French health authorities said Tuesday that no excessive lead levels had been detected in children living close to the burned out Notre-Dame cathedral in Paris, or going to school nearby.
Several hundred tonnes of lead in the roof of Notre-Dame melted or were dispersed as microparticles over Paris when the Gothic masterpiece was gutted by a fire on April 15, 2019.
But a study of 1,222 children concluded that there had been “no significant increase in childhood lead exposure,” Public Health France said.
Levels of lead detected in children living or studying in the vicinity of the cathedral were “close to those estimated in the general population and lower than those of children screened in Paris” during previous testing programs in 2015 and 2018, it said.
Paris authorities and health bodies have been accused of failing to safeguard the health of people living near the cathedral due to the lead pollution from the fire.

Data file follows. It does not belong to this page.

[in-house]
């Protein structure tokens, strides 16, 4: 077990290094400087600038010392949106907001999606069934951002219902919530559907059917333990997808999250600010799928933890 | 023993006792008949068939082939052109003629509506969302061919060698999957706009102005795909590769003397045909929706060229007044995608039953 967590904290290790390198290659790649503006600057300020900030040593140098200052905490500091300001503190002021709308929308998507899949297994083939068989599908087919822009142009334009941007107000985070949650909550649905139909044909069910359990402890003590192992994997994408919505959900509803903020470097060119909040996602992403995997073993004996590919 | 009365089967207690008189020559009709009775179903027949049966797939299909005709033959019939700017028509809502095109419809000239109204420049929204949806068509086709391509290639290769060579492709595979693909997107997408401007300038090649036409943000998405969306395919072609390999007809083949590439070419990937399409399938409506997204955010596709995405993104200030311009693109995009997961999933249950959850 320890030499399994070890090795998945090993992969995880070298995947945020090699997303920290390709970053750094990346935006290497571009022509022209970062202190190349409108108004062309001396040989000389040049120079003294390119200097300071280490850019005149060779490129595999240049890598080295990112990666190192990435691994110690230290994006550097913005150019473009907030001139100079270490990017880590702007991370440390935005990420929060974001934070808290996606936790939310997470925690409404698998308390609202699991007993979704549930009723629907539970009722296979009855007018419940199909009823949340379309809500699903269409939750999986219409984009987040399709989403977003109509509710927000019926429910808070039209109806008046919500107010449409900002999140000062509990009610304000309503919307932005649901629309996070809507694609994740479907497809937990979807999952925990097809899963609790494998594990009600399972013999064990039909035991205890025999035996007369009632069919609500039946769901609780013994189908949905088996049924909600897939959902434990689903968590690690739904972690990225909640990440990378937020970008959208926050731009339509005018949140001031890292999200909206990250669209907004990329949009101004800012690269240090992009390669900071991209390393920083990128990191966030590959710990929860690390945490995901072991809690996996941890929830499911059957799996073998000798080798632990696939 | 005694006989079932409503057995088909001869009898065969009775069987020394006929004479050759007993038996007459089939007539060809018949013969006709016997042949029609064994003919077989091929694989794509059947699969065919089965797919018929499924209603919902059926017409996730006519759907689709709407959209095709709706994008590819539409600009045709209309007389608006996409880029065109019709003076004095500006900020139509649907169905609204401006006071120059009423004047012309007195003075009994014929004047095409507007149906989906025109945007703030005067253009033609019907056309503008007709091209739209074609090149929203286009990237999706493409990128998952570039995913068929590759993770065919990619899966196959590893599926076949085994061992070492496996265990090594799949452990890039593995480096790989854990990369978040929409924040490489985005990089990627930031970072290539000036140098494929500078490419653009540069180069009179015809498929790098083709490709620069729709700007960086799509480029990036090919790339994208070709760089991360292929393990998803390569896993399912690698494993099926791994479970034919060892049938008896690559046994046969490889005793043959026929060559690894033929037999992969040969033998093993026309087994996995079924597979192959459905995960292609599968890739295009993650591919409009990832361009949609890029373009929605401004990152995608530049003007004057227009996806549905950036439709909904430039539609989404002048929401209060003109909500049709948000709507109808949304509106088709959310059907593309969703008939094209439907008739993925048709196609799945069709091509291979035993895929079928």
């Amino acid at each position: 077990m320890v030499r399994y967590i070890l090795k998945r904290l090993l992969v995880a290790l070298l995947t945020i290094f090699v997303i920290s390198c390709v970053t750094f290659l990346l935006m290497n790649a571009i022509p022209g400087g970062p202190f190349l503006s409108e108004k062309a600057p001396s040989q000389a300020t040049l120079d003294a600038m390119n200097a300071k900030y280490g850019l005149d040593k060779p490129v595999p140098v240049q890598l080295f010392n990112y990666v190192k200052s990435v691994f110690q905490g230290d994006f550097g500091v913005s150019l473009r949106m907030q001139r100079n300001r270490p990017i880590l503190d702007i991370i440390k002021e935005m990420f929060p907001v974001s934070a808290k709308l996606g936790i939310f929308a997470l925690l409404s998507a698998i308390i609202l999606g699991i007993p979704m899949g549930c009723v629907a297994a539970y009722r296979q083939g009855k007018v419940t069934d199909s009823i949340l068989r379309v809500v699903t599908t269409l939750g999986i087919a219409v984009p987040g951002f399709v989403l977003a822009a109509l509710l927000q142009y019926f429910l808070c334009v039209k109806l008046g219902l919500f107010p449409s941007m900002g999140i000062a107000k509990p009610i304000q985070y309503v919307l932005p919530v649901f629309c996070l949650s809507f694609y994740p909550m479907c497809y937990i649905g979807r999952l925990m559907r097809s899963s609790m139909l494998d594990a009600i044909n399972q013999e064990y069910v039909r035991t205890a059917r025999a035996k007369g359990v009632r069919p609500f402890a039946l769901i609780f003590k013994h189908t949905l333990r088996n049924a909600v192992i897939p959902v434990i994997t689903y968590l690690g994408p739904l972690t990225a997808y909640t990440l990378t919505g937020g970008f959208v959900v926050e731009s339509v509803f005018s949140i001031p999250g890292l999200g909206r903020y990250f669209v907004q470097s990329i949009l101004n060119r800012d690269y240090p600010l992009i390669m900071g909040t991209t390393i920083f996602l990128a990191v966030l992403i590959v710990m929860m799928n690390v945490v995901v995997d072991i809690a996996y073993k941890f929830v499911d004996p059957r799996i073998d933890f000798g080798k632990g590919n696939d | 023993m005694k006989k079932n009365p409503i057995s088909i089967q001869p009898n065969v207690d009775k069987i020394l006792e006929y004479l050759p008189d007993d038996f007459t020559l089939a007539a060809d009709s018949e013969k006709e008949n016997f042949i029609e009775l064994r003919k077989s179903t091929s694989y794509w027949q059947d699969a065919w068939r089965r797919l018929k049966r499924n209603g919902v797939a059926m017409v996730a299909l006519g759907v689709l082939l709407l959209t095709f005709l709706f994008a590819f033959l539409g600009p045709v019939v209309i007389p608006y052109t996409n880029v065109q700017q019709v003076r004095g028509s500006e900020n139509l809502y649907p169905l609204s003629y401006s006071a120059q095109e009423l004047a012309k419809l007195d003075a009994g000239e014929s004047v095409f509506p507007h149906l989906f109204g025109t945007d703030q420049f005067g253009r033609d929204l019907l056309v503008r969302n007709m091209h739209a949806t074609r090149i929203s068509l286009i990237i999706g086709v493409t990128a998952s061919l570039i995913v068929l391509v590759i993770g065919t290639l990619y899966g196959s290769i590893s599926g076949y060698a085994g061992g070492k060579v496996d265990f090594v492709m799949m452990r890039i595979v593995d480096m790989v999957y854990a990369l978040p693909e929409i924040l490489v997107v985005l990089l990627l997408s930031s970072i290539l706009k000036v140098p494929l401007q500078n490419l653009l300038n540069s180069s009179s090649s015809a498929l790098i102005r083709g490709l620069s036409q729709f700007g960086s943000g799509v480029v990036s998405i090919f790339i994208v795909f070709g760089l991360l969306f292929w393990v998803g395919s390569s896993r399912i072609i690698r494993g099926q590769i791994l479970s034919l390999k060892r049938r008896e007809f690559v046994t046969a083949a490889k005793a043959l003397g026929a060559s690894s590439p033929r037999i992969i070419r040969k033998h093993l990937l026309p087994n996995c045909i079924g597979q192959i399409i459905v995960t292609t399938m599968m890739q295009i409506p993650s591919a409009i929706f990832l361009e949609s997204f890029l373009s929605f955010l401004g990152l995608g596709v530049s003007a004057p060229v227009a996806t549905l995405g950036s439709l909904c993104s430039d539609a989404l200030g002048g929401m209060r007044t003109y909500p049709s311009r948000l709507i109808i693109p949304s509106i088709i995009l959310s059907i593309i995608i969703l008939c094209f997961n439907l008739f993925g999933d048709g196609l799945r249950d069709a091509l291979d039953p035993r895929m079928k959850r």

One complaint was filed earlier this month by families living near the cathedral, along with the Paris branch of the CGT trade union and the anti-pollution association Henri Pezerat.
Another one was filed in April by the French association Robin des Bois, which alleges that lives were put in danger.
Lead poisoning, which can result in developmental problems, is especially dangerous to unborn babies and young children, who absorb more lead than adults.
© 2021 AFP
No excess lead exposure in children near Notre Dame: study (2021, July 20)
retrieved 20 July 2021
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